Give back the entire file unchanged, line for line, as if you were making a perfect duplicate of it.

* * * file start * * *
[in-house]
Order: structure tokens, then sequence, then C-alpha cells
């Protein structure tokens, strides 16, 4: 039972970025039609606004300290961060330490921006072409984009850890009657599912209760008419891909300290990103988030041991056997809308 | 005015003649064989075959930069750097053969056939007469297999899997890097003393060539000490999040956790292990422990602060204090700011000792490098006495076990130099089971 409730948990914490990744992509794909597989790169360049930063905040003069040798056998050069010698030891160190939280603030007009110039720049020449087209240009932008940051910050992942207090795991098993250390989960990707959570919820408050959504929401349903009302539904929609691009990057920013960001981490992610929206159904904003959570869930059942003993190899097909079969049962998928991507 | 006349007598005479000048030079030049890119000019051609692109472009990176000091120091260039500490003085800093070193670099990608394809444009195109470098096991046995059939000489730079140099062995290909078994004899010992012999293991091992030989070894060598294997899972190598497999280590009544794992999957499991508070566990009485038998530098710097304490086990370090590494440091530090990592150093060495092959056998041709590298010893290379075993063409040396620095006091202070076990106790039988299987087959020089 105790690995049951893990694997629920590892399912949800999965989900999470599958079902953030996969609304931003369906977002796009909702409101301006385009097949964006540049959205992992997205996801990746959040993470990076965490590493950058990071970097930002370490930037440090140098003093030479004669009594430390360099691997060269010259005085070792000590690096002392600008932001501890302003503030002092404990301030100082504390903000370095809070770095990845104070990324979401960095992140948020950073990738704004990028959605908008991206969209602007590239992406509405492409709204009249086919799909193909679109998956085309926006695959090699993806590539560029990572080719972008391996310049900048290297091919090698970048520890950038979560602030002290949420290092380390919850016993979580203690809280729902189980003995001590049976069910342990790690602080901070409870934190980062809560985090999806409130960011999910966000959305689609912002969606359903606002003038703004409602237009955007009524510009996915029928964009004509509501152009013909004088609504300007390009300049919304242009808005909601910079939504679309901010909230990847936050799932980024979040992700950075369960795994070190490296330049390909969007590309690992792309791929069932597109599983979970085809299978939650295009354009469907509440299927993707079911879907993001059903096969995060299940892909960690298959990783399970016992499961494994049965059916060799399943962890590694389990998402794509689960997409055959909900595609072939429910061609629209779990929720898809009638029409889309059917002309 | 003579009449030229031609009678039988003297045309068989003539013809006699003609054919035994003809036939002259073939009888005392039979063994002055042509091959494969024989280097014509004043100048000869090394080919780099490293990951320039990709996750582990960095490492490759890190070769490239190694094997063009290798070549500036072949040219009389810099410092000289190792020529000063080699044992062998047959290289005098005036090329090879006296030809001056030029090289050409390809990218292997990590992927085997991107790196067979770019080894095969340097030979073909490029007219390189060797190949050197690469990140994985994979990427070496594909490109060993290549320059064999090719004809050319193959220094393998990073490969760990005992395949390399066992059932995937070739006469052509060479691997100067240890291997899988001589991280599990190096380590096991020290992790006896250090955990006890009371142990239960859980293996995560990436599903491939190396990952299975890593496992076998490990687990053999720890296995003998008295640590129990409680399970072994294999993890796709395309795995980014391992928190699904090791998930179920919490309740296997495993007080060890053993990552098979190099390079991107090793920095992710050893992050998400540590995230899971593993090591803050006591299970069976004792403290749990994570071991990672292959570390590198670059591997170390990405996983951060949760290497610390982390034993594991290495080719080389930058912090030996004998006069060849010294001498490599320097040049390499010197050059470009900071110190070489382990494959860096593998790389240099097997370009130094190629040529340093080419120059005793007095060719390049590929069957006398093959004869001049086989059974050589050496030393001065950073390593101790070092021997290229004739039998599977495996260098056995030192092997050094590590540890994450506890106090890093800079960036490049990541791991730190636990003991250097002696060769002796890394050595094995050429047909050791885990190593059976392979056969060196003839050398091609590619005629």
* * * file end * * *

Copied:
[in-house]
Order: structure tokens, then sequence, then C-alpha cells
């Protein structure tokens, strides 16, 4: 039972970025039609606004300290961060330490921006072409984009850890009657599912209760008419891909300290990103988030041991056997809308 | 005015003649064989075959930069750097053969056939007469297999899997890097003393060539000490999040956790292990422990602060204090700011000792490098006495076990130099089971 409730948990914490990744992509794909597989790169360049930063905040003069040798056998050069010698030891160190939280603030007009110039720049020449087209240009932008940051910050992942207090795991098993250390989960990707959570919820408050959504929401349903009302539904929609691009990057920013960001981490992610929206159904904003959570869930059942003993190899097909079969049962998928991507 | 006349007598005479000048030079030049890119000019051609692109472009990176000091120091260039500490003085800093070193670099990608394809444009195109470098096991046995059939000489730079140099062995290909078994004899010992012999293991091992030989070894060598294997899972190598497999280590009544794992999957499991508070566990009485038998530098710097304490086990370090590494440091530090990592150093060495092959056998041709590298010893290379075993063409040396620095006091202070076990106790039988299987087959020089 105790690995049951893990694997629920590892399912949800999965989900999470599958079902953030996969609304931003369906977002796009909702409101301006385009097949964006540049959205992992997205996801990746959040993470990076965490590493950058990071970097930002370490930037440090140098003093030479004669009594430390360099691997060269010259005085070792000590690096002392600008932001501890302003503030002092404990301030100082504390903000370095809070770095990845104070990324979401960095992140948020950073990738704004990028959605908008991206969209602007590239992406509405492409709204009249086919799909193909679109998956085309926006695959090699993806590539560029990572080719972008391996310049900048290297091919090698970048520890950038979560602030002290949420290092380390919850016993979580203690809280729902189980003995001590049976069910342990790690602080901070409870934190980062809560985090999806409130960011999910966000959305689609912002969606359903606002003038703004409602237009955007009524510009996915029928964009004509509501152009013909004088609504300007390009300049919304242009808005909601910079939504679309901010909230990847936050799932980024979040992700950075369960795994070190490296330049390909969007590309690992792309791929069932597109599983979970085809299978939650295009354009469907509440299927993707079911879907993001059903096969995060299940892909960690298959990783399970016992499961494994049965059916060799399943962890590694389990998402794509689960997409055959909900595609072939429910061609629209779990929720898809009638029409889309059917002309 | 003579009449030229031609009678039988003297045309068989003539013809006699003609054919035994003809036939002259073939009888005392039979063994002055042509091959494969024989280097014509004043100048000869090394080919780099490293990951320039990709996750582990960095490492490759890190070769490239190694094997063009290798070549500036072949040219009389810099410092000289190792020529000063080699044992062998047959290289005098005036090329090879006296030809001056030029090289050409390809990218292997990590992927085997991107790196067979770019080894095969340097030979073909490029007219390189060797190949050197690469990140994985994979990427070496594909490109060993290549320059064999090719004809050319193959220094393998990073490969760990005992395949390399066992059932995937070739006469052509060479691997100067240890291997899988001589991280599990190096380590096991020290992790006896250090955990006890009371142990239960859980293996995560990436599903491939190396990952299975890593496992076998490990687990053999720890296995003998008295640590129990409680399970072994294999993890796709395309795995980014391992928190699904090791998930179920919490309740296997495993007080060890053993990552098979190099390079991107090793920095992710050893992050998400540590995230899971593993090591803050006591299970069976004792403290749990994570071991990672292959570390590198670059591997170390990405996983951060949760290497610390982390034993594991290495080719080389930058912090030996004998006069060849010294001498490599320097040049390499010197050059470009900071110190070489382990494959860096593998790389240099097997370009130094190629040529340093080419120059005793007095060719390049590929069957006398093959004869001049086989059974050589050496030393001065950073390593101790070092021997290229004739039998599977495996260098056995030192092997050094590590540890994450506890106090890093800079960036490049990541791991730190636990003991250097002696060769002796890394050595094995050429047909050791885990190593059976392979056969060196003839050398091609590619005629």